August 2020

Indigenous Peoples and Human Rights

Thursday, March 10, 2022

COLORADO -- Colorado Springs Cops Attempt to Entrap Activists: Denver Spy Files Revealed Police Spying for a Decade

Russell Means, Colorado Capitol, Columbus Day Protest Denver

Columbus Day Protest Denver

Censored News is republishing our coverage of the Denver spy files, which spanned a decade, following the current exposure that an undercover cop in Colorado Springs attempted to entrap activists.

Undercover cop attempts to entrap activists in Colorado Springs with illegal firearm purchases: March 2022

An undercover, pink-haired undercover cop in Colorado Springs, attempted to create crimes, and ensnare activists in illegal firearms purchases. Even a mutual aid group was targeted. This current case in Colorado is a reminder of how Denver cops spied on everyone who supported Big Mountain, Peltier and AIM, in the 1990s. Even a grandmother with a Peltier bumper sticker and their attorneys were followed. The documents came out during discovery during a court case. The current Colorado Springs covert operation reveals how undercover cops target organizers, and attempt to entrap them, including those in Black Lives Matter, and shows that COINTELPRO continues.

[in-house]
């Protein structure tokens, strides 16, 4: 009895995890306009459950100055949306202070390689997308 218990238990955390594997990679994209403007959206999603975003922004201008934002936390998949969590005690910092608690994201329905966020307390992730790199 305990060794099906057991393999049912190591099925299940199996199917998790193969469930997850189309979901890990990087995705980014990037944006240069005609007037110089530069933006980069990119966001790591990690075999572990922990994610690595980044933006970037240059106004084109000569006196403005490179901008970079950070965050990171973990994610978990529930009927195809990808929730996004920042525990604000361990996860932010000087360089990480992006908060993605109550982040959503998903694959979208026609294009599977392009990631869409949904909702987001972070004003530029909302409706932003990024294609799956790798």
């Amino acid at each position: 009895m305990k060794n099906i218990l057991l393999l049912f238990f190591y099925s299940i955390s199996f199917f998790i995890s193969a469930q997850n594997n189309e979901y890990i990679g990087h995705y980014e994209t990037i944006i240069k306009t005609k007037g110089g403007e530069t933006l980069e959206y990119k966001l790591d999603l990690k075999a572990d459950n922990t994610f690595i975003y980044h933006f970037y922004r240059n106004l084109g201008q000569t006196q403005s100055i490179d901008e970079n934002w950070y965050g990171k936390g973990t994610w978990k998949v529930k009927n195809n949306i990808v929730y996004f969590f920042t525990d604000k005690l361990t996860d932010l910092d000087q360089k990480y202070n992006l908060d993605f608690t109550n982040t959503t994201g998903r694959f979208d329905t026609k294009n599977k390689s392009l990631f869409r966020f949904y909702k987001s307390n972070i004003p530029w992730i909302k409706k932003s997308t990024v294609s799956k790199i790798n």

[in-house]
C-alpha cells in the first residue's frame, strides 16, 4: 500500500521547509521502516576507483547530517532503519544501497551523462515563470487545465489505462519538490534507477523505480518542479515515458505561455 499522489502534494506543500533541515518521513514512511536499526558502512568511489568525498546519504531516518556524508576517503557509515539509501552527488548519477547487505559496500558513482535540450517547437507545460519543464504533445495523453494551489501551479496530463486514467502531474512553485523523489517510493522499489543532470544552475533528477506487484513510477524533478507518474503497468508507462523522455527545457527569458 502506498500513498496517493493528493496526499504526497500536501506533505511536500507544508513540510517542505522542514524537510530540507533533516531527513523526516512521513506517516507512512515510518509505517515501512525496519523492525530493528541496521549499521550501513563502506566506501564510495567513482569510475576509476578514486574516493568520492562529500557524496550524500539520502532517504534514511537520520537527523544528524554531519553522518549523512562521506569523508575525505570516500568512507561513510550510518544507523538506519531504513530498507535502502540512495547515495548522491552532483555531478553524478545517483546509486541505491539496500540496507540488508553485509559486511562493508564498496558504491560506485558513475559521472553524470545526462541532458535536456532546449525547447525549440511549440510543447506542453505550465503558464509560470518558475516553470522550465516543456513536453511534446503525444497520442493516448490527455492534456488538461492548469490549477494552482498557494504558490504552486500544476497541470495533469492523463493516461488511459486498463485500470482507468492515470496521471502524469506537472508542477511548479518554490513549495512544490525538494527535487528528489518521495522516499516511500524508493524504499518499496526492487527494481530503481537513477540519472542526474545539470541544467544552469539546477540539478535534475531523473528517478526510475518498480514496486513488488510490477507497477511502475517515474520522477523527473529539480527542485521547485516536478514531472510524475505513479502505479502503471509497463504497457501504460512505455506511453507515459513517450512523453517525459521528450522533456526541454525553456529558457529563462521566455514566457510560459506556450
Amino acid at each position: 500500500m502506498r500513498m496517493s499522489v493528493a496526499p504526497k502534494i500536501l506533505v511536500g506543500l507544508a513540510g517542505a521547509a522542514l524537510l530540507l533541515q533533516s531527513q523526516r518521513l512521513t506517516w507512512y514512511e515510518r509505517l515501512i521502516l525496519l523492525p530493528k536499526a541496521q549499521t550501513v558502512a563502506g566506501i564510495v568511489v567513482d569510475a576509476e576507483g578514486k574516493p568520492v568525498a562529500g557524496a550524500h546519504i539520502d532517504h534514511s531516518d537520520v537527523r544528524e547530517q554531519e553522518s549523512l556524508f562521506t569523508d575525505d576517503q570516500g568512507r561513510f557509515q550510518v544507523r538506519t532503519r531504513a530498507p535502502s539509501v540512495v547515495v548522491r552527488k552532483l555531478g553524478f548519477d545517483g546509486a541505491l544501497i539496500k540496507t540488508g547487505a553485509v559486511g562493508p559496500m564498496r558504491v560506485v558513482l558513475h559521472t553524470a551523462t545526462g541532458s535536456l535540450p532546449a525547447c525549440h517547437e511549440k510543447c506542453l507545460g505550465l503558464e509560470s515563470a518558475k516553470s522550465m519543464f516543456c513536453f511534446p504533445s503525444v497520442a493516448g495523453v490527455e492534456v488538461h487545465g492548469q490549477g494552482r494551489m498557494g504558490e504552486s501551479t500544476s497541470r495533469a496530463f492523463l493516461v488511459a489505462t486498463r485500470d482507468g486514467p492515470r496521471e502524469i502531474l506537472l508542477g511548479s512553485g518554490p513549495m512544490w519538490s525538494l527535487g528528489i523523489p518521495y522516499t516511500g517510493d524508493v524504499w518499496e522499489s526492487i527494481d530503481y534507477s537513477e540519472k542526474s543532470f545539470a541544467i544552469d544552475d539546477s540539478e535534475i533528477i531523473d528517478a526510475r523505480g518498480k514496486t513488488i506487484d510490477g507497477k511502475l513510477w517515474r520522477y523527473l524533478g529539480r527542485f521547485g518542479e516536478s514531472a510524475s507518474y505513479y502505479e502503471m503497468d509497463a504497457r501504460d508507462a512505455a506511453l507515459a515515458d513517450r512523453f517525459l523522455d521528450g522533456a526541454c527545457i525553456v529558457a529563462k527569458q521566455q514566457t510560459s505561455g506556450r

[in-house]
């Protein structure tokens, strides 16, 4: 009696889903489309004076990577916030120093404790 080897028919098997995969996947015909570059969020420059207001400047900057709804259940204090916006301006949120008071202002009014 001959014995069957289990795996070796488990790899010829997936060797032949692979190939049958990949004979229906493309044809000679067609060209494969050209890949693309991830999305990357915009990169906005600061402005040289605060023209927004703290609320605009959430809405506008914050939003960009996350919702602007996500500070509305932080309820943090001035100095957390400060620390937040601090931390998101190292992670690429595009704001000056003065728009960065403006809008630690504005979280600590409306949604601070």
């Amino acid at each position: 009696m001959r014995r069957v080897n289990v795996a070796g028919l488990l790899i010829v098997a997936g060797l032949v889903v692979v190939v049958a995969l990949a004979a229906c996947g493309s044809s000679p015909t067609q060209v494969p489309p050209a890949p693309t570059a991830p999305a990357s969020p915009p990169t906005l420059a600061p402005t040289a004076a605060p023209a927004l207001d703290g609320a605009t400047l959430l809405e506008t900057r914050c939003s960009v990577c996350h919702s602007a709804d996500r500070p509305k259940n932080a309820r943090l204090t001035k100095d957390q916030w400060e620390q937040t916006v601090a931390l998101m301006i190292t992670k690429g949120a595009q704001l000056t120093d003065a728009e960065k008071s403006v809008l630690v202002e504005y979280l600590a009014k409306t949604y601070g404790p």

Related: Standing Rock: Targeting of Denver AIM, by The Intercept

The targeting of Denver AIM continued at Standing Rock in 2016, when FBI operative Heath Harmon of Fort Berthold set up Red Fawn, resulting in her long prison sentence.

Related: 'In the Beginning, There was the Denver Spy Files' by Censored News

American Indian Movement, Big Mountain Support Group, Sen. Abourezk -- targeted in Denver Police Spy Files, which spanned a decade

By Brenda Norrell
Published in 2002

DENVER, Colo. – The “Denver Spy Files,” given the name by the ACLU in a federal lawsuit, reveals that the Denver Police Department Intelligence Bureau kept secret files on American Indian leaders and their allies, including Wilma Mankiller, John Echohawk, and former South Dakota Sen. James Abourezk.

“I didn’t like it and I think there should be a law against it. It should be stopped,” said Abourezk, an attorney in Sioux Falls.

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